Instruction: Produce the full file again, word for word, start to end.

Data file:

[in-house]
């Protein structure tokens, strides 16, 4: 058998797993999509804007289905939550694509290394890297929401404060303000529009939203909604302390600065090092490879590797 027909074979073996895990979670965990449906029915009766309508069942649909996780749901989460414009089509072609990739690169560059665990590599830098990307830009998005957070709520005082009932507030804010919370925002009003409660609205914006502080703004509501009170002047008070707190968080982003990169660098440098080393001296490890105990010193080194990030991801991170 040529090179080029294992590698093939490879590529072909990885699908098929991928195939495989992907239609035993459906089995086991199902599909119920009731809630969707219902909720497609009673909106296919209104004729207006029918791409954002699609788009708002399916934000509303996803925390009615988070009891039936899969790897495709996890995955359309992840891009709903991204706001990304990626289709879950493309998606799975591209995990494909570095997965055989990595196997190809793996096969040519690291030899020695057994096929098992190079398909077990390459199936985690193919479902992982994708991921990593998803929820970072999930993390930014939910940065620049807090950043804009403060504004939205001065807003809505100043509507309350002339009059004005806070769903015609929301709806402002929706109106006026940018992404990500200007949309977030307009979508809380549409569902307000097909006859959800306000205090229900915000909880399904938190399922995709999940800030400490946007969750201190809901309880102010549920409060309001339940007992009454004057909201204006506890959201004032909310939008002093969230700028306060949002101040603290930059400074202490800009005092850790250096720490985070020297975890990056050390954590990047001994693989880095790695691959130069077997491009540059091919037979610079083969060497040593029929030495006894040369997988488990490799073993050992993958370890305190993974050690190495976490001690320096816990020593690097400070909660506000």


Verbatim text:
[in-house]
């Protein structure tokens, strides 16, 4: 058998797993999509804007289905939550694509290394890297929401404060303000529009939203909604302390600065090092490879590797 027909074979073996895990979670965990449906029915009766309508069942649909996780749901989460414009089509072609990739690169560059665990590599830098990307830009998005957070709520005082009932507030804010919370925002009003409660609205914006502080703004509501009170002047008070707190968080982003990169660098440098080393001296490890105990010193080194990030991801991170 040529090179080029294992590698093939490879590529072909990885699908098929991928195939495989992907239609035993459906089995086991199902599909119920009731809630969707219902909720497609009673909106296919209104004729207006029918791409954002699609788009708002399916934000509303996803925390009615988070009891039936899969790897495709996890995955359309992840891009709903991204706001990304990626289709879950493309998606799975591209995990494909570095997965055989990595196997190809793996096969040519690291030899020695057994096929098992190079398909077990390459199936985690193919479902992982994708991921990593998803929820970072999930993390930014939910940065620049807090950043804009403060504004939205001065807003809505100043509507309350002339009059004005806070769903015609929301709806402002929706109106006026940018992404990500200007949309977030307009979508809380549409569902307000097909006859959800306000205090229900915000909880399904938190399922995709999940800030400490946007969750201190809901309880102010549920409060309001339940007992009454004057909201204006506890959201004032909310939008002093969230700028306060949002101040603290930059400074202490800009005092850790250096720490985070020297975890990056050390954590990047001994693989880095790695691959130069077997491009540059091919037979610079083969060497040593029929030495006894040369997988488990490799073993050992993958370890305190993974050690190495976490001690320096816990020593690097400070909660506000």